The Continental Der Baron Projekt is a user-friendly tire that works best in looser and loamy conditions. The most notable design aspects of this tire are the relatively low knobs and open tread pattern. Even though this tire doesn't have big knobs with an aggressive bite, the open pattern helps them hook up surprisingly well. Rolling speed is sub-par and there is noticeable drag on firm surfaces. We found braking traction to be below average and we found the tire slipped into skid-mode a little too quickly. We were impressed with the longevity as our test tire showed minimal wear with over 300-miles on it. At this price, it is difficult to recommend this tire over the competition. Still, the Der Baron is a respectable performer.
Continental Der Baron Projekt ProTection APEX Review
Cons: Tight bead/more challenging installation, lack of control over braking force, rolling speed
Our Analysis and Test Results
The Der Baron is a serviceable tire that we found works best on the front wheel. While it never stood out as particularly fantastic in any one performance metric, there is no doubt it works. We found user-friendliness to be one of its key attributes. Anyone can hop on this tire and have a sweet first ride. There is no learning curve. Cornering and longevity were the most impressive qualities of this tire. Pedal traction and braking traction were less impressive.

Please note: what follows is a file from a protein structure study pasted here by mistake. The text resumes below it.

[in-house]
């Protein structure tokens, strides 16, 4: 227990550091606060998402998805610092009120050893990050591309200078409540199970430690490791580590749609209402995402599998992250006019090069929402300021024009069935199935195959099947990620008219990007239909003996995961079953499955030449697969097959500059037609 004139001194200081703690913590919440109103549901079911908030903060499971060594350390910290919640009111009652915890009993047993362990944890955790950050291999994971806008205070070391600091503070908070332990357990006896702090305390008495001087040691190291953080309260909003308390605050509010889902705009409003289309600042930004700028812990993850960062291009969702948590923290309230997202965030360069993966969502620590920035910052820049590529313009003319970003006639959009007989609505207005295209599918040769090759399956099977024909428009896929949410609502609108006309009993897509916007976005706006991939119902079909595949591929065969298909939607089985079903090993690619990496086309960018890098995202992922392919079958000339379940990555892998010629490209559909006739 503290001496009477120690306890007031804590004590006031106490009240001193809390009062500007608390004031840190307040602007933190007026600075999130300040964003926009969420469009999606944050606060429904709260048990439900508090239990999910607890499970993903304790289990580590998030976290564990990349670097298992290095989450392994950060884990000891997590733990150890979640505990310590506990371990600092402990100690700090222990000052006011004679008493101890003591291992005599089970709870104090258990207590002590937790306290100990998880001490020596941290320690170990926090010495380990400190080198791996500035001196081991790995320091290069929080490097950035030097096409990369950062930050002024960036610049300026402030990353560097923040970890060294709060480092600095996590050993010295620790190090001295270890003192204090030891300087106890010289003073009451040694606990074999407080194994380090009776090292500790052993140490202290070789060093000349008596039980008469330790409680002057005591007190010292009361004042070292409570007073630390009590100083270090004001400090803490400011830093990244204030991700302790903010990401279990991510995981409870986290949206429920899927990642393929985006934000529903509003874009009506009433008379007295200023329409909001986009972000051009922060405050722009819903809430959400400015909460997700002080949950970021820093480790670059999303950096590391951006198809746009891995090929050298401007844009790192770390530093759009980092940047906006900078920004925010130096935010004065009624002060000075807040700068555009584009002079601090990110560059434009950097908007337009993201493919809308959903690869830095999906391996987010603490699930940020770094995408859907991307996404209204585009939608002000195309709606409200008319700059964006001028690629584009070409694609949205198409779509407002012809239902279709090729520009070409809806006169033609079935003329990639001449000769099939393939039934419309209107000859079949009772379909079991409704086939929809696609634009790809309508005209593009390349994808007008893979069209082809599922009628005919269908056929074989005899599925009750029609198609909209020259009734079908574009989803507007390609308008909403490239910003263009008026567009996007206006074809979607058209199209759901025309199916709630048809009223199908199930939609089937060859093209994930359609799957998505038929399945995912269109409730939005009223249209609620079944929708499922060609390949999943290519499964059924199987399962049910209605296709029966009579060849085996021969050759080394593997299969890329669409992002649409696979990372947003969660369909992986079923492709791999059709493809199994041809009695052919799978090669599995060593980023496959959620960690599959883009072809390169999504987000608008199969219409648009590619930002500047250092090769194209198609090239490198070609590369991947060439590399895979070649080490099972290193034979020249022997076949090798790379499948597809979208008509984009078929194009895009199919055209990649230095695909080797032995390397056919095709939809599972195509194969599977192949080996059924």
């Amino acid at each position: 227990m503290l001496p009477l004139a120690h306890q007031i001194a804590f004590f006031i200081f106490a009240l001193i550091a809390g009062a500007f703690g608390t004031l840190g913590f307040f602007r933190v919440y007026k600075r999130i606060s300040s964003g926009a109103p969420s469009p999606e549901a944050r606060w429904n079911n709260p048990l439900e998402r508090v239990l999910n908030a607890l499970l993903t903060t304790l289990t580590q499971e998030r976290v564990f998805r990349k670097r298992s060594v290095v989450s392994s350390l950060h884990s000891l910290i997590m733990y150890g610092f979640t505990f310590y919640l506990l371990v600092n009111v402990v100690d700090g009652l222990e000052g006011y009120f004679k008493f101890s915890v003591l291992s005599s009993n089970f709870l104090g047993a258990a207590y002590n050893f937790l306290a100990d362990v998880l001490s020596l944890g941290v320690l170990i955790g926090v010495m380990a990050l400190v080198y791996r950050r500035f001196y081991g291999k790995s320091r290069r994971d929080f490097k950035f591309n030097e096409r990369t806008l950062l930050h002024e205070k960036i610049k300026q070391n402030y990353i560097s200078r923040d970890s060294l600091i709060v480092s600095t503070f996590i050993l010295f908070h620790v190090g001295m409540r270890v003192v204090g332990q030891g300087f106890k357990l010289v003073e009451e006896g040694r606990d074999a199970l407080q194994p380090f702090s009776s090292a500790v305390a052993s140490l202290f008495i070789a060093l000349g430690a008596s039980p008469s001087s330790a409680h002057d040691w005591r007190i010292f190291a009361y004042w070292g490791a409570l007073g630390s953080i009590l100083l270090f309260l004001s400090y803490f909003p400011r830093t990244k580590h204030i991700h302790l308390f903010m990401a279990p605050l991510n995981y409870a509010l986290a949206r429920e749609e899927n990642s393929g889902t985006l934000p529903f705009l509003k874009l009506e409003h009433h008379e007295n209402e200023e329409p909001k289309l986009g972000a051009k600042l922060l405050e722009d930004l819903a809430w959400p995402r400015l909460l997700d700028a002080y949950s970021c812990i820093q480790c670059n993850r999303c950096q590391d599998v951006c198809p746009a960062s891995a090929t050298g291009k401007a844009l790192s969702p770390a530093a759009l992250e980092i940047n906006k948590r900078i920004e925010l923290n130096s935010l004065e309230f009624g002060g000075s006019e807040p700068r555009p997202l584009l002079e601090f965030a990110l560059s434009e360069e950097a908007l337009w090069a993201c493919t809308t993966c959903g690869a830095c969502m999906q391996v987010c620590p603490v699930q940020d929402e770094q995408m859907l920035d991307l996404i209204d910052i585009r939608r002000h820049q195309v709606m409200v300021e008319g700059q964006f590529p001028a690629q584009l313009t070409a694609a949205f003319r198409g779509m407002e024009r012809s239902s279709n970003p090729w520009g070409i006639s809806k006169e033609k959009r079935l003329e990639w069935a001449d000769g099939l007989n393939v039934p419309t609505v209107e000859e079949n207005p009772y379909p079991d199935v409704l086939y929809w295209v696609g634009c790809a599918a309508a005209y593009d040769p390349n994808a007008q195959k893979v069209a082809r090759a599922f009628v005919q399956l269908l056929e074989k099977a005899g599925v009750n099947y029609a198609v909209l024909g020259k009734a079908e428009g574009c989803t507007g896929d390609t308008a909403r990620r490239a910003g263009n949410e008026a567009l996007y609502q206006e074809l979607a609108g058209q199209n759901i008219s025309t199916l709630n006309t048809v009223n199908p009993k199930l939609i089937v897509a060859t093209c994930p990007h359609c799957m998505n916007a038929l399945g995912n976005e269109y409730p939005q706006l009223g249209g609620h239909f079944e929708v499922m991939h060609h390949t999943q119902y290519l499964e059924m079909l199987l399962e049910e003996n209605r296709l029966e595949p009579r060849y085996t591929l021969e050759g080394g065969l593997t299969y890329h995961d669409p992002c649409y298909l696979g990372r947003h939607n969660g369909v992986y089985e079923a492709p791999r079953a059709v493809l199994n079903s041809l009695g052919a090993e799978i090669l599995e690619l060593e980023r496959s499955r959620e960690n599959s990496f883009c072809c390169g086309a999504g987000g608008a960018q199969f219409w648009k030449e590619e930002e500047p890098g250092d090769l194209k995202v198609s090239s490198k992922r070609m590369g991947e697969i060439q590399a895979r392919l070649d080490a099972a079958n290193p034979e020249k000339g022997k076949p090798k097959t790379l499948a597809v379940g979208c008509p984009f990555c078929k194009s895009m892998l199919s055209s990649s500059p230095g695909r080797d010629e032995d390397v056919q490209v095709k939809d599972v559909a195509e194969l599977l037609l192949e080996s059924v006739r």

We found the Der Baron to offer very predictable and user-friendly performance through the bends. This tire does not offer a super sharp and aggressive cornering feel, instead, it is smooth and somewhat drifty. This may sound like a negative performance attribute, but actually, it is a compliment. This tire doesn't require super-sharp movements or an aggressive pilot to work well. Instead, it rolls relatively smoothly onto a forgiving and relatively round set of shoulder knobs.
Upon examination of the tread pattern, you will notice the shoulder knobs have somewhat open spacing that alternates with the center and intermediate lugs. The shoulder knobs are uniform and each knob has a diagonal sipe to help allow the rubber to flex onto the trail surface. When leaning into a turn, the transition from the center knobs to the shoulder is quite smooth, although the open spacing and low tread height feel a little drifty. Once on the shoulder, you can lean into the tire reasonably hard and the side knobs are well supported, although the rounded profile doesn't deliver a firm boundary or edge, it feels somewhat vague.